Just came across this portrait of FB that is apparently in the Storico Archives at the oldest university in the world, The University of Bologna in Italy est. 1088. Have never seen this painting before and can't seem to find any other details about it. It would seem to be FB later in his life.

Portrait of Francis Bacon (Archivio Storico Università di Bologna, photo Mattei-Zannoni). 

https://www.researchgate.net/figure/Portrait-of-Francis-Bacon-Archivio-Storico-Universita-di-Bologna-photo-Mattei-Zannoni_fig16_279407051

Portrait-of-Francis-Bacon-Archivio-Storico-Universita-di-Bologna-photo-Mattei-Zannoni.png

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6 hours ago, A Phoenix said:

It would seem to be FB later in his life.

The artistic detail and style are not familiar to his others, but it is Bacon as we know him. I'm eager to know more about this portrait!! 🙂

 

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On 11/25/2023 at 4:42 AM, A Phoenix said:

I missed this last November! Oh my! 

Was it Thanksgiving holiday chaos? Yet very happy to see today!

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1 hour ago, Eric Roberts said:

I especially enjoy the museum shelf displays of the letters and proven works of Willy Shakspur:

image.png.591bf2bcc176c0b514c6fc227061b3e8.png

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Posted (edited)
On 3/4/2024 at 3:25 AM, A Phoenix said:

Just came across this portrait of FB that is apparently in the Storico Archives at the oldest university in the world, The University of Bologna in Italy est. 1088. Have never seen this painting before and can't seem to find any other details about it. It would seem to be FB later in his life.

Portrait of Francis Bacon (Archivio Storico Università di Bologna, photo Mattei-Zannoni). 

https://www.researchgate.net/figure/Portrait-of-Francis-Bacon-Archivio-Storico-Universita-di-Bologna-photo-Mattei-Zannoni_fig16_279407051

Portrait-of-Francis-Bacon-Archivio-Storico-Universita-di-Bologna-photo-Mattei-Zannoni.png

 

FrancisBaconBolognaPortrait.jpeg.14f343a0bcd2f1205816bdbf91849d84.jpeg

 

 

Dear Eric Roberts,

The collection of paintings of the University of Bologna consists of over 700 paintings, it was composed from an initial group of 303 portraits donated in 1754 by Cardinal Filippo Maria Monti to the library of the Institute of Sciences, together with all the books of his own library.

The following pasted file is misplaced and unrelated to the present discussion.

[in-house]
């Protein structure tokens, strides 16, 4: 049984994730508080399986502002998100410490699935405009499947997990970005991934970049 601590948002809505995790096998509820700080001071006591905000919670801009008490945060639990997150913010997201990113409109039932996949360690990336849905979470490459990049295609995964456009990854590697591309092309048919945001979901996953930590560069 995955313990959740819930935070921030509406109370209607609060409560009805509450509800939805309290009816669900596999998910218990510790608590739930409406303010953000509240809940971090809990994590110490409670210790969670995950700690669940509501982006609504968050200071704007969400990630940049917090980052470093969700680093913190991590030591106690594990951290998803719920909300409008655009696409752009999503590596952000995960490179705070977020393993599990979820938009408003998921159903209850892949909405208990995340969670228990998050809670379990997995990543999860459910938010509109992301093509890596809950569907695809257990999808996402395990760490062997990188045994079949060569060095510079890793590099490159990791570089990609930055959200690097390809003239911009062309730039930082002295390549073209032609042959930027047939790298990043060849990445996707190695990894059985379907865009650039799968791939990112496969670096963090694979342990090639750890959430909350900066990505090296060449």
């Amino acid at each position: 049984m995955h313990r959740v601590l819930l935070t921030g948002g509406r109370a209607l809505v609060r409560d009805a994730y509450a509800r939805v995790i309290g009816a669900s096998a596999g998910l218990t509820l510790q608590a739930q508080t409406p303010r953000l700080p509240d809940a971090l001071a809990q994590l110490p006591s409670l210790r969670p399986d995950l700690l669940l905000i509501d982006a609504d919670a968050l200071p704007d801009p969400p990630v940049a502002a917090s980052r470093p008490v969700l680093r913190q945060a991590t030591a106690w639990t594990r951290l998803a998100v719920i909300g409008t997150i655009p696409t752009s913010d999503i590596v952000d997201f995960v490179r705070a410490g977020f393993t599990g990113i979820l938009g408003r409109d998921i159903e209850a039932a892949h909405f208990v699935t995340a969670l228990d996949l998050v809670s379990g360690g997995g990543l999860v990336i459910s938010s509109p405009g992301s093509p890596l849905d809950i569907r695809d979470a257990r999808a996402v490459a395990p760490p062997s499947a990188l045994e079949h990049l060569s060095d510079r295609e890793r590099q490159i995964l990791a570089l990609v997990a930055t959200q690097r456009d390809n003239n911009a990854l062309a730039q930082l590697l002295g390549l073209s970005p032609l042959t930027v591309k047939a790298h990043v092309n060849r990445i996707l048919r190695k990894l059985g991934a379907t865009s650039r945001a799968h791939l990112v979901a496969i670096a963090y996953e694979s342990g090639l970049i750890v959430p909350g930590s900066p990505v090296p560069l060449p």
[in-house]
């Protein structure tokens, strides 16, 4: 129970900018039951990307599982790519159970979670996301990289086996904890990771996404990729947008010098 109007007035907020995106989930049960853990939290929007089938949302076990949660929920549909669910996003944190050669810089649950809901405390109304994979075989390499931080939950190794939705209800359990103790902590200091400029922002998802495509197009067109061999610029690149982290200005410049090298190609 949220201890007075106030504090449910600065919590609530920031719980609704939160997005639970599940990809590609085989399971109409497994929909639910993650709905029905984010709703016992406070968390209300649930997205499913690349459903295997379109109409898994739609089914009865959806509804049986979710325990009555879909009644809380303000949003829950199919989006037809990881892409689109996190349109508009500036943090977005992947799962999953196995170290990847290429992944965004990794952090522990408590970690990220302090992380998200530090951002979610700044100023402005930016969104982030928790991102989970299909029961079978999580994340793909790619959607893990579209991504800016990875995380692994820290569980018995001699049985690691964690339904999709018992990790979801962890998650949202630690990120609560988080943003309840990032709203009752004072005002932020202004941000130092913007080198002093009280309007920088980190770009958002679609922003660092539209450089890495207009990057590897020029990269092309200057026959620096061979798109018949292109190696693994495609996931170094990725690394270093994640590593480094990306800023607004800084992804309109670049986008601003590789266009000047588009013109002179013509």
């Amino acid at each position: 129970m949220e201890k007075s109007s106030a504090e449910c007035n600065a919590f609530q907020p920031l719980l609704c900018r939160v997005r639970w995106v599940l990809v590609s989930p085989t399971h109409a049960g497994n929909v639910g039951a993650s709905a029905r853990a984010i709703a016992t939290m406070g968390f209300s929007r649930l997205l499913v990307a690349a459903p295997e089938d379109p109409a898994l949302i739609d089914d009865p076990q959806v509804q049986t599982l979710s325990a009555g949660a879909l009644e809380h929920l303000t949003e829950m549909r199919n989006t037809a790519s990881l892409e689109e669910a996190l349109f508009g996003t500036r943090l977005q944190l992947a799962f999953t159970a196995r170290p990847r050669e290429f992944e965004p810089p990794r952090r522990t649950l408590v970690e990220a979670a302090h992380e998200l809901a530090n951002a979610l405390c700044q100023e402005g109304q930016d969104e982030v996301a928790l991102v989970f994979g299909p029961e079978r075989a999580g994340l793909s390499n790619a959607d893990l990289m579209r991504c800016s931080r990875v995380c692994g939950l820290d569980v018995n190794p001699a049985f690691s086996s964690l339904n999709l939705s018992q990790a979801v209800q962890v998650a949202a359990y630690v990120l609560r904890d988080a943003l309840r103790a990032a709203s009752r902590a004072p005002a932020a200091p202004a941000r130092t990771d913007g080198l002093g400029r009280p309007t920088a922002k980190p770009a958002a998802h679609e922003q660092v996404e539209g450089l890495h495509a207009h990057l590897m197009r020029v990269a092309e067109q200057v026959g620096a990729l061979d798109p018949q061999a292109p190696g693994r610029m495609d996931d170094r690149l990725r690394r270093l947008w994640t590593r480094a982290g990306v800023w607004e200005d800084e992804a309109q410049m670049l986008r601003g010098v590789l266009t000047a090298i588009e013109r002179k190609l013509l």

The portrait of Francis Bacon belonged to this first group of paintings, as it is recorded in the inventory that is now preserved at the University Library (Elenchus illustrium virorum quorum pictae imagines e Pinacotheca cl. me. Cardinalis Montij una cum ejusdem Bibliothecae libris Bononiae trasferuntur. Ms. 424).

Many of the portraits owned by Cardinal Monti were painted by unknown artists who took the image of the characters from other paintings or most frequently from the engravings placed on the frontispieces of books which they were the authors. 

Here you can find the portait in our web catalogue 

https://archiviostorico.unibo.it/it/patrimonio-documentario/quadreria?record=19896

 

Best regards,

 

Pier Paolo Zannoni

Alma Mater Studiorum Università di Bologna

Biblioteca Universitaria - Archivio storico dell'Università

via Zamboni 33

40126 Bologna

 

Comment: Even though it is not a "lost" contemporary portrait, it is nonetheless interesting as an example of a "fan" picture of Francis Bacon commissioned by an admirer, Cardinal Monti, sometime during the first half of the 18th century.

Monti began to collect books in the 1720s, some on religious or historical subjects but including many modern literary and scientific works. By the time of his death his library contained 11,000 volumes, mostly printed, including texts on theology, philosophy, canon law and literature. In accordance with the Pope's suggestion, Cardinal Monti bequeathed his entire library to the Academy of Sciences of Bologna Institute. He also gave the Institute a collection of (303) paintings which included portraits of major scientific figures. The library was formally opened in 1756.

https://en.wikipedia.org/wiki/Filippo_Maria_Monti#:~:text=Filippo Maria Monti (or Cardinal,XIV on 9 September 1743.

 

The probable source of the image of Bacon that the artist used as a basis for an oil painting was Simon van der Passe's 1617 engraving from a book in Monti's collection - Compton Holland's Baziliologia - A Book of Kings (1618); Sylva Sylvarum (1626-27) or Advancement and Proficience of Learning (1640).ScreenShot2024-03-05at11_47_23pm.png.daad3ab386e0becca5c538f70eacb971.png

 

FrancisBaconBolognaPortrait2.png.5fafa4cbe509711b6e6965ca95663c4e.png

 

It's clearly not a slavish copy. The ruff is the artist's own re-invention, but the hatband remains the same. I'll say nothing about the rouge and lipstick. 

Hats off to A Phoenix for finding this obscure Italian reproduction. 

 

 

 

 

Edited by Eric Roberts
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On 12/21/2022 at 3:38 AM, Allisnum2er said:

(Notice the roses on his Buckle Shoes 🙂 )

I agree, it's a significant feaure, but we should remember that it was the fashion to have roses decorating shoes at the time. Bacon's were tame compared to some of these others. But were his "Tudor roses?" "Roses/Rosettes," Fashion History Timeline, posted by Hyo Jeong Lee | Last updated Dec 13, 2018 | Published on Dec 14, 2018 | 17th century, R, term definition https://fashionhistory.fitnyc.edu/roses-rosettes/

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  • 3 weeks later...
Posted (edited)

 

A RECENT DISCOVERY

BY ALLISNUM2ER

 

 

John Crome’s Copy of a Portrait of Sir Francis Bacon after Paul van Somer

 https://www.artnet.com/artists/john-crome-the-elder/portrait-of-sir-francis-bacon-ZOfp3uMJpUSEKqdQJO3gvQ2

ScreenShot2024-03-28at5_59_19pm.png.4a3fe6a55d61a5938658dc6e18a5bcbb.png